If you’re anything like me, you might be inclined to skepticism towards movie adaptations of your favourite novels. For every stellar Gone Girl, there’s a “what were they thinking?” Winter’s Tale. When it comes to putting fiction on screen, there are only two words guaranteed to have me drooling in anticipation: BBC miniseries.
I have been chomping at the bit to see the 7-part adaptation of Susanna Clarke’s 2004 bestseller Jonathan Strange and Mr. Norrell ever since the project was first announced in 2012. The series is currently airing in the UK and is expected to premiere in Canada and the US next month. If you need a few great books to tide you over until then, might I suggest the following:
If you haven’t yet read Clarke’s Hugo Award-winning epic, there has never been a better time to do so. Described by me to my mom as “what would happen if Jane Austen wrote fantasy,” the novel follows the careers of the two titular magicians set against the background of the Napoleonic Wars. Mr. Norrell and Jonathan Strange begin a mentor/mentee relationship that soon bellows out into a bitter rivalry, as their respective values diverge. Witty, original, and occasionally philosophical, I’d recommend this book to those who like well-written fantasy novels, lovers of magic realism, or anyone who wonders if the Classics might not be improved with the appearance of a magician or two.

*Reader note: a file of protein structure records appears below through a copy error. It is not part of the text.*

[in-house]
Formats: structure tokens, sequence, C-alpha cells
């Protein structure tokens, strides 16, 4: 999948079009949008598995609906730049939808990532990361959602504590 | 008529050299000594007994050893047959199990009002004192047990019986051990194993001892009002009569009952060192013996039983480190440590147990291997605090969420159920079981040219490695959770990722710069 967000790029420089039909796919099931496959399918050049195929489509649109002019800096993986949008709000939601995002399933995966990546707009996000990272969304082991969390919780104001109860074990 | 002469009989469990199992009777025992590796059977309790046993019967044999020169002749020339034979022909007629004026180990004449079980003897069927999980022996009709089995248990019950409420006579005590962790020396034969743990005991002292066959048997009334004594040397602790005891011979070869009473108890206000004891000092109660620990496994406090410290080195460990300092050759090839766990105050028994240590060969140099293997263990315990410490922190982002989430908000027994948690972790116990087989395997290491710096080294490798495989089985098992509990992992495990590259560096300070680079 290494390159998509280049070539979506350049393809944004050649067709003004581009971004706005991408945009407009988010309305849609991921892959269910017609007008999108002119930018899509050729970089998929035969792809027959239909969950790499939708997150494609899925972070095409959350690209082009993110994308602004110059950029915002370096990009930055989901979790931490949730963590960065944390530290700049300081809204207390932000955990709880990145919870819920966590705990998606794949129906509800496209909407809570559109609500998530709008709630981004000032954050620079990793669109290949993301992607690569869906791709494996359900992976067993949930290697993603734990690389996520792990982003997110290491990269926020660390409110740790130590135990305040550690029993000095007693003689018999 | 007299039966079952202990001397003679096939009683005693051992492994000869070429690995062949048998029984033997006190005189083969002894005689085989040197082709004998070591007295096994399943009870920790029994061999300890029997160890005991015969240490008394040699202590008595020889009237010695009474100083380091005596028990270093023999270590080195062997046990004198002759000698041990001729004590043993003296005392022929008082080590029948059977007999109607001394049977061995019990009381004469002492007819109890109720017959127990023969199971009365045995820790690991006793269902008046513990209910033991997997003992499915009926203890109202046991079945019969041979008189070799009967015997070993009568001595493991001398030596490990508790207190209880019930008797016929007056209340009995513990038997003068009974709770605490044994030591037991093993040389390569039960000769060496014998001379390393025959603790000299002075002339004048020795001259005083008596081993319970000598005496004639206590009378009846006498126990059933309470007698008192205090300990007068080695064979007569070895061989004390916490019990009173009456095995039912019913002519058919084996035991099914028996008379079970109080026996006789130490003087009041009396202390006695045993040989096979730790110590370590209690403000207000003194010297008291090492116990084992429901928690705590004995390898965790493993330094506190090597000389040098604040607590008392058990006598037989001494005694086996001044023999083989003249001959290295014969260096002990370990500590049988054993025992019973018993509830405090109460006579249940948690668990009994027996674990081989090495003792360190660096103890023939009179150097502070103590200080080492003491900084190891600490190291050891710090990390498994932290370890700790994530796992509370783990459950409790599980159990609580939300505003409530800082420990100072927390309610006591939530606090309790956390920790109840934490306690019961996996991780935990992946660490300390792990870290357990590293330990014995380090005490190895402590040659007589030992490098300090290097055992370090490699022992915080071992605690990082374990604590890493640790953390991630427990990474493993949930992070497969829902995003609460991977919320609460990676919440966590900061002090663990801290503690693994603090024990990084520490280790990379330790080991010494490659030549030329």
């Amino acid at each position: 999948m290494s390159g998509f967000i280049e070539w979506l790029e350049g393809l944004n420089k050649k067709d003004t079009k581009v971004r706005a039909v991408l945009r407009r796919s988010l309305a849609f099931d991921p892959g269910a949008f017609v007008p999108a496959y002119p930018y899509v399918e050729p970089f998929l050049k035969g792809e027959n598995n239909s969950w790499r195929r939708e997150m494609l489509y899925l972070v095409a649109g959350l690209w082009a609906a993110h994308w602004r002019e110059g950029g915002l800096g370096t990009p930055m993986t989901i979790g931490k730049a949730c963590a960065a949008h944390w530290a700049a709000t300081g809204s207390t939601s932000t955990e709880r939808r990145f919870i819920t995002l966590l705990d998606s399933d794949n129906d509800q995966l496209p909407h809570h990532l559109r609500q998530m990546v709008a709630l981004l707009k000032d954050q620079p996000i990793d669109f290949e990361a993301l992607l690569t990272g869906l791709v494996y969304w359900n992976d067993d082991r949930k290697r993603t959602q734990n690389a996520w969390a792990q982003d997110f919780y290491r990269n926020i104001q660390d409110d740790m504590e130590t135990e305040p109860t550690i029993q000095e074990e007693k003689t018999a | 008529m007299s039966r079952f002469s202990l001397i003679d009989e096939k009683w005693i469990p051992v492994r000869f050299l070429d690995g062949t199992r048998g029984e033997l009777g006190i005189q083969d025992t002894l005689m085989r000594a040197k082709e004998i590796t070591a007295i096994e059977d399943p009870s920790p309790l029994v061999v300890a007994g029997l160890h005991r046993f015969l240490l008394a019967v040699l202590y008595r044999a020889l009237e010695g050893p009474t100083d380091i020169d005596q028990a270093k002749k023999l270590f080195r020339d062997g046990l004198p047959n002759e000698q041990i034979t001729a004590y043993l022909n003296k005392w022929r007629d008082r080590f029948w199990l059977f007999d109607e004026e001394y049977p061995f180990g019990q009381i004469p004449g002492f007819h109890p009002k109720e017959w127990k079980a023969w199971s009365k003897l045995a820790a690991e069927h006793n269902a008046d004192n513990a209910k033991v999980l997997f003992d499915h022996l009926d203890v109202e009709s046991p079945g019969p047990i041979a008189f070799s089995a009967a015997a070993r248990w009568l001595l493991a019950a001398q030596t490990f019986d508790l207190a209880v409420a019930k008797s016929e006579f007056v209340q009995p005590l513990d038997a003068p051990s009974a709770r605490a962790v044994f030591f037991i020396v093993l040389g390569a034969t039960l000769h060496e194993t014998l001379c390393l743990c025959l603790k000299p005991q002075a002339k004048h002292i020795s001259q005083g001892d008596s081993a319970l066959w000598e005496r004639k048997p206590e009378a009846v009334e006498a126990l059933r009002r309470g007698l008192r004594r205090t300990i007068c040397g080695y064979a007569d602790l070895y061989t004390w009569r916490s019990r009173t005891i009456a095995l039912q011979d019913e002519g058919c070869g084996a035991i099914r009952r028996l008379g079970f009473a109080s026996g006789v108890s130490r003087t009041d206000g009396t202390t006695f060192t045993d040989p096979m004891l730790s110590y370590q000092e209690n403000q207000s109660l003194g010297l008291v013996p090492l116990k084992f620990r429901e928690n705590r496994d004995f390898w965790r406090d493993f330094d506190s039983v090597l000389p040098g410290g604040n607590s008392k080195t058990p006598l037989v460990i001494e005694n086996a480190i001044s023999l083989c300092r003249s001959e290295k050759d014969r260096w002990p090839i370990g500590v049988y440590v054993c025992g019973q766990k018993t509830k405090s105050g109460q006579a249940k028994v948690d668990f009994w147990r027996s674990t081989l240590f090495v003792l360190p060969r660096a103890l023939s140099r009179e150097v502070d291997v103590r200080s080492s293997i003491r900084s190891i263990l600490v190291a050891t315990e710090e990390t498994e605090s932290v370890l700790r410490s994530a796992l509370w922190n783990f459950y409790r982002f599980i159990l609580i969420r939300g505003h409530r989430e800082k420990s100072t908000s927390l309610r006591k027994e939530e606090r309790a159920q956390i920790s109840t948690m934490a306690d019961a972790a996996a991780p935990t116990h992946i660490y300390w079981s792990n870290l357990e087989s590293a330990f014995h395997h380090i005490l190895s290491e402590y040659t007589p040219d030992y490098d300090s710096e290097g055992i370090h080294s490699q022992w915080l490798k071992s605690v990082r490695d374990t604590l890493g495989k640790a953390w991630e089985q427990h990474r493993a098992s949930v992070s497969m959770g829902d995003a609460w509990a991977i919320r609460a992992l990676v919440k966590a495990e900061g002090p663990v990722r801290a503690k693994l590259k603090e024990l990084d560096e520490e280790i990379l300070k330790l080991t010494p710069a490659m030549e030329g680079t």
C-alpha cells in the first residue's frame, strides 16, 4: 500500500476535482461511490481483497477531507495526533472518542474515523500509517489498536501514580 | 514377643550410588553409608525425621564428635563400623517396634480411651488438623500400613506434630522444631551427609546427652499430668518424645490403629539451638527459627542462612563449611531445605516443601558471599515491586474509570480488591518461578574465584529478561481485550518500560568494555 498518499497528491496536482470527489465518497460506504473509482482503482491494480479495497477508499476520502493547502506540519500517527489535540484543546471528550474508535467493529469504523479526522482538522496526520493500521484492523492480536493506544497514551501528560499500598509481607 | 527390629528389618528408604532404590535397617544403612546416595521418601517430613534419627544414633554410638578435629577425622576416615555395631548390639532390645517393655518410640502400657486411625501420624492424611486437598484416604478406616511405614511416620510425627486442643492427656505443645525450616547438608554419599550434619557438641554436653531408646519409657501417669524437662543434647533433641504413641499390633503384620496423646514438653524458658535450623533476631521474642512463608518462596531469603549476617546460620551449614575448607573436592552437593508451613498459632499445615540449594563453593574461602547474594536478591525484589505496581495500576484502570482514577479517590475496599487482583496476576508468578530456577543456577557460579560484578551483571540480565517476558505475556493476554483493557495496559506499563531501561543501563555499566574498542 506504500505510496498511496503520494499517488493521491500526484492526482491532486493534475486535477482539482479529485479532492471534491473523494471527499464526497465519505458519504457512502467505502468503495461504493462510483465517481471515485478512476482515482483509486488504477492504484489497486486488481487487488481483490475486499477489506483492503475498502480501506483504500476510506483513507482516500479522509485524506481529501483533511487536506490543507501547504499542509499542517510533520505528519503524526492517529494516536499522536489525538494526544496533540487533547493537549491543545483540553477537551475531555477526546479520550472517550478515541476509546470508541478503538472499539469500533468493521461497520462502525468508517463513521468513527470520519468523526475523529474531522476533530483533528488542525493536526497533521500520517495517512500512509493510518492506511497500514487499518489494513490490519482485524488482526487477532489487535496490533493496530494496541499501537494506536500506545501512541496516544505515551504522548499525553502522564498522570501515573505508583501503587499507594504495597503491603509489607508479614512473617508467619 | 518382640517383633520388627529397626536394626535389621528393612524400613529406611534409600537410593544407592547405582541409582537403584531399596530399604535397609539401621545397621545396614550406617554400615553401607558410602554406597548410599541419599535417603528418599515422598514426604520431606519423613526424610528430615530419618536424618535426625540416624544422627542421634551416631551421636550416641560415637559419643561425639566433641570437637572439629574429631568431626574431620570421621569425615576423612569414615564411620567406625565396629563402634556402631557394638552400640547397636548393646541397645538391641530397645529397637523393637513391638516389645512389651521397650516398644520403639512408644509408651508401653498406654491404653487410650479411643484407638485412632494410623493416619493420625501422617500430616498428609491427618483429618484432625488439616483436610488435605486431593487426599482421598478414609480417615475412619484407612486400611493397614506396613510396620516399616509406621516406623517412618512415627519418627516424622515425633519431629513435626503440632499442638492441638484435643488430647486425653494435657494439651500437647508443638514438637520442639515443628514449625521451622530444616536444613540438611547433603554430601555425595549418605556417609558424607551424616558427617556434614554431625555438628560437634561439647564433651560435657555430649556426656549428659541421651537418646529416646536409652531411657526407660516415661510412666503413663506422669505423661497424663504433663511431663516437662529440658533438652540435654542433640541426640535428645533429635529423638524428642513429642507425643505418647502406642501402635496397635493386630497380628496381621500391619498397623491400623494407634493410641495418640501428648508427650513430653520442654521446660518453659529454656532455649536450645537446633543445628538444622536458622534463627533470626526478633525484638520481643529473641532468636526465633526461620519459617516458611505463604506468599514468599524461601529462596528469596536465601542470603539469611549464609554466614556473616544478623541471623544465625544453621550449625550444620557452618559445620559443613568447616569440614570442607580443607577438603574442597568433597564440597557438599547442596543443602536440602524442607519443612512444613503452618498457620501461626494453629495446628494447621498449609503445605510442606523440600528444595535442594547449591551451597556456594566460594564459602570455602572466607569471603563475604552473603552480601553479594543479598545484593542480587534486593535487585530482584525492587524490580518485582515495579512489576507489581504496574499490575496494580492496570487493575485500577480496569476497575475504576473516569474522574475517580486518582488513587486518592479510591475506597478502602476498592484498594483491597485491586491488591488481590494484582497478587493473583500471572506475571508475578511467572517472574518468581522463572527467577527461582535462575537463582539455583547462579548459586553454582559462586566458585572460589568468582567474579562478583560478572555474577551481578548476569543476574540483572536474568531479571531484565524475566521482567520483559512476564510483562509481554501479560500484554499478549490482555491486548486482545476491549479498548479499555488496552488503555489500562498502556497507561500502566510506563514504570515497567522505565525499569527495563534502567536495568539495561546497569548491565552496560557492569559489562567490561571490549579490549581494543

Erin Morgenstern’s 2011 debut is a perfect union of form and content. The book is a mysterious wonder, the plot a feat of acrobatic art. Celia and Marco, two children with strong magical abilities, are drafted into a lifelong duel to the death, of which neither knows the rules. The circus begins as a battlefield and evolves into a labour of love, as gradually the object of the game becomes not to win but to keep on playing. This is a book you can live inside. I wanted to read it forever, to just stand inside and smell the air, and let all of its marvels blissfully swirl around me. This is magic realism at its finest, and fans of mystery, romance, and fantasy will all find something here for their tastes.
If you’re familiar with The Prestige, more than likely you’ve seen or heard of the excellent 2006 Christopher Nolan adaptation, starring Christian Bale, Hugh Jackman, and Scarlett Johansson. Lesser known is the 1996 Christopher Priest novel that inspired the film. After an act goes tragically wrong, Alfred Borden and Rupert Angier, two former friends, become committed rivals. Borden throws himself into magic, harboring a closely-guarded secret that forms the key to his success. Angier, on the other hand, seeks to destroy Borden, searching for magical success by pursuing the newest frontiers of science. Winner of the James Tait Black Memorial Prize and the World Fantasy Award, The Prestige meditates on the destructive nature of obsession, with twists that will keep readers guessing until the final bow.
by Amy P.